“He said, ‘listen, Jimmy Caruso saw you in both the Mr. Canada contests and thinks you look like Arnold. He wants to offer you a contract to train in Montreal with him.’ I knew that Jimmy had trained Arnold for a while, takes photos for the Weider magazines and is big in bodybuilding. But, I didn’t know him. The guy said Jimmy had a’ revolutionary new training method, an accelerated growth program that would change everything for me.”
So, Dobrohorsky came home, quit his job, liquidated everything he had, at a loss and moved to Montreal,
“Jimmy is this little, 5 foot 2 inch Italian guy in incredible shape. Very dynamic, very convincing. We talked . and I signed his contract. It was for five years. Basically, it says that any money I earn through bodybuilding, Jimmy Caruso gets 20 per cent of. In return, he provides me with training, promotion and expenses. In fact, I’m still under contract to him for about four years.”
And, with the suspension of critical judgement that marks all acts of faith, Dobrohorsky turned himself over to Caruso, clay in the hands of his recrea-tor.
“At first it was great,” he says, “As I was training, I could see myself changing almost daily. I trained down from 245 to 215. Within a month I had corrected the weaknesses in my build. His methods are very involved and contrary to everything I’d learned before. Basically, he trains the whole body as a unit instead of working separate chunks of muscle groups. And, every day, instead of alternate schedules. It takes you past genetic limitations. You actually achieve what you want twice as fast. Jimmy didn’t explain anything. He just told me what to do and I’d work my ass off, twice a day at three hours a crack.”
For several months, there was symbiotic harmony. Caruso paid Dobrohorsky’s expenses. And, Dobrohorsky simply trained. “Jimmy told me that, within a year, I’d be in Arnold’s league. It was working.”
In addition to the training program, though, there were the vitamin and steroid programs. “Everything was injected into the hip. I’d get 14 injections a week of steroids and B-complex vitamins.”
And, the fantasy realized began to fade. “It started to tax my mind so that I couldn’t think. Physically,it got to the point where I could hardly walk. I used to crawl home hurting. It wasn’t just the pain. I couldn’t comprehend anything anymore. It was staggering. Jimmy was counting on me. I was his 100 per cent investment. All he said was “train harder, train harder.’
“The steroids were making me irritable. I had no time to myself at all, the pressures began tq frighten me because Jimmy’s money was low and he had me lined up for a series of competitions, But, he wasn’t covering my basic costs. My rent was behind three months.”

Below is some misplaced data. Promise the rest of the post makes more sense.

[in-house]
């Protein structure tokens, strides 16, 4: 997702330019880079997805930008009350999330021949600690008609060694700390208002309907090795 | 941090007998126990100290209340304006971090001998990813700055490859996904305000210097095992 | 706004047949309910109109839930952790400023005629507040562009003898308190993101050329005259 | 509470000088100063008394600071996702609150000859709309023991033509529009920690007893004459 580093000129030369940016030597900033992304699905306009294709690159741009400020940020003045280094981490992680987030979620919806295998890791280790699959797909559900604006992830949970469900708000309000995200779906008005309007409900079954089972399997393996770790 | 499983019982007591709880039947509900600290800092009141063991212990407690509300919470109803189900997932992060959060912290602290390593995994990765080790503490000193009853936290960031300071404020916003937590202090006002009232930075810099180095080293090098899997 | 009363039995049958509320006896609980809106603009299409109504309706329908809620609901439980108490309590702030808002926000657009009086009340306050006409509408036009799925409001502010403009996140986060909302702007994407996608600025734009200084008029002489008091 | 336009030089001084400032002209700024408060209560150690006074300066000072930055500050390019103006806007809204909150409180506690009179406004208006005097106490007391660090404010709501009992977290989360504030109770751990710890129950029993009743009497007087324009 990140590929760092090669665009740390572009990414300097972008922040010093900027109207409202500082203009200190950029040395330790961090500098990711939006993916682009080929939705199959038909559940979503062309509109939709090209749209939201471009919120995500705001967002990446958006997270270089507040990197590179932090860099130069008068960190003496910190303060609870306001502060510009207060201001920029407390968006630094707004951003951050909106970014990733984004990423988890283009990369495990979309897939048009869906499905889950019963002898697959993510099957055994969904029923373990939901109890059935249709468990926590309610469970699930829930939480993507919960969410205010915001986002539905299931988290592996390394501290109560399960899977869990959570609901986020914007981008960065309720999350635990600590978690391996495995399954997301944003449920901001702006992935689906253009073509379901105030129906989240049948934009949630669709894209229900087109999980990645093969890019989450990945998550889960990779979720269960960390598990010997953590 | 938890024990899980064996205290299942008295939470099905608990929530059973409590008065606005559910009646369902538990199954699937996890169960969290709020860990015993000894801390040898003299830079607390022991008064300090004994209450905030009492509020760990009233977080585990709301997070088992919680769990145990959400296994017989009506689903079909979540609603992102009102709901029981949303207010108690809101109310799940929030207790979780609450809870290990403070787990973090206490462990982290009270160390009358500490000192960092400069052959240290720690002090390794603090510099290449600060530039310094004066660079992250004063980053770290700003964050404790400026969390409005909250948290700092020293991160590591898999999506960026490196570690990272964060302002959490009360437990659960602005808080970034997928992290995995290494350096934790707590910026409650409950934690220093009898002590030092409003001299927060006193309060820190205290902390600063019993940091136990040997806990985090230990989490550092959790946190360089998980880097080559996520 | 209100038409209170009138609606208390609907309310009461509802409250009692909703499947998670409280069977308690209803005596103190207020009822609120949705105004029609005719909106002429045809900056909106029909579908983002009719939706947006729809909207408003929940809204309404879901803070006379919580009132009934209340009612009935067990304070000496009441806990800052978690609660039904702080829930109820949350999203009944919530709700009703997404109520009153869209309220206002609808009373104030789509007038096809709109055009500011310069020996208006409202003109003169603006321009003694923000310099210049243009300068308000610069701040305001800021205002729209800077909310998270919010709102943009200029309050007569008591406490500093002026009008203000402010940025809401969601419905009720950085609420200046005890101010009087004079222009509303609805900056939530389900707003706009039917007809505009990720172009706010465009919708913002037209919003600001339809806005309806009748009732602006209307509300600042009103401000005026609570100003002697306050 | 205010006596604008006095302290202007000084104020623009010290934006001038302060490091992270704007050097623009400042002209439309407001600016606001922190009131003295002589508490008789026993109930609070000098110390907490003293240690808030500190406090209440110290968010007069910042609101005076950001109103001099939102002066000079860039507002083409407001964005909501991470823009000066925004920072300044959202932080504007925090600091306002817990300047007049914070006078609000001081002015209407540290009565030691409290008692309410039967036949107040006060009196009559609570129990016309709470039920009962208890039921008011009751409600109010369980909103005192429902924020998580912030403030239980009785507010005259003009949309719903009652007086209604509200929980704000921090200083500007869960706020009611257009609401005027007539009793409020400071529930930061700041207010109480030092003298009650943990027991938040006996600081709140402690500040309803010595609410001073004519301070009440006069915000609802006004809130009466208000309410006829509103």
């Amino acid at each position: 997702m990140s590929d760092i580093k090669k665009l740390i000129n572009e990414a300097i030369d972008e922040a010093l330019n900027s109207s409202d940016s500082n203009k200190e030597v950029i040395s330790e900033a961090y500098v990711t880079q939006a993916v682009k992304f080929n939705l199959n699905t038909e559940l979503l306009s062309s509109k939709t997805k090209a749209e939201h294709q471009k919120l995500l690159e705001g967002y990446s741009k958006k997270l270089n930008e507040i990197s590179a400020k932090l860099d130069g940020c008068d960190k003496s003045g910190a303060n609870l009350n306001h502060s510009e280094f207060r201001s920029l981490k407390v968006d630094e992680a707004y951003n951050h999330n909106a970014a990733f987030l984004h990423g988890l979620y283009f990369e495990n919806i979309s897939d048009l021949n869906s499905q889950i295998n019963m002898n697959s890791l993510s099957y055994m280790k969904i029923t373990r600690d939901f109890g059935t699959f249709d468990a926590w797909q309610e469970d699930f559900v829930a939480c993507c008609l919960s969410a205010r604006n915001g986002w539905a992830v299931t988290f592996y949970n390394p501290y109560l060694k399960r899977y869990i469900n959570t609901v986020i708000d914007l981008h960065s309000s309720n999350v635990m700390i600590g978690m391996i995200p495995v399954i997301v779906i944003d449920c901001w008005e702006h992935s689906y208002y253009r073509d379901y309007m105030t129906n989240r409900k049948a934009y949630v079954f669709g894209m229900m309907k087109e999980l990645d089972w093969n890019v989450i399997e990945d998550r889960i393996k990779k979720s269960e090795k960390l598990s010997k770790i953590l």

Bodybuilding, which Dobrohorsky had regarded as “my sport, the sport I
cherished, I started to hate. All I knew was that I was drained, confused and Jimmy had me covered like a jailer. He couldn’t understand human emotions and anxieties. He knew how to mold a body, but he didn’t know anything about the mind,”
The star-maker and the star-gazer, their sights on the same constellation, were galaxies apart.
Finally, four months into the regimen, three weeks short of the World Cup competition, Dobrohorsky confronted Caruso with his problems.
“I laid it out for him. Everything. He just said, ‘whattya mean? You gotta do it.’ I said, ‘no, I don’t. My head’s busting apart. I’m broken down.’ He just thought I was kidding. And, it was all over. I had to quit and get a job to pay off my debts. I had to quit my dream.”
Dobrohorsky returned to Winnipeg, became a salesman for Brunswick Office Systems and Machines and consigned the entire Montreal episode to part of a childish caprice that should have been^left in a Flin Flon poolhall.
“1 became a normal person again,” he says unconvincingly.
The corollary to Warhol’s dictum about stardom, of course, is that 15 minutes is never enough. Getting close is never enough.
Dobrohorsky is star-gazing again. He gets up at 5:30 a.m. and gets home about 10 p.m., sandwiching his job between two intensive training sessions in the Y weightroom. Two hours in the morning, three at night. Just like the old days, except “that he’s using Jimmy Caruso’s arcane methods.
“I’m a salesman, now, but my bodybuilding goals are the same. I guess they just don’t fade away. I’m only 23. Arnold stayed in competition until he was 35. All I know is that the feeling is back, that butterfly feeling when it’s going well. I’m working toward the Mr. Western Canada competition Aug. 7. I’m quietly convinced I’ll do well.
“Then,” he says, his voice only slightly self-mocking, “there’s the Mr. Universe in Belgium …”
Bodybuilder chases a star
Winnipeg muscle man devotes his life to becoming next Arnold Schwarzenegger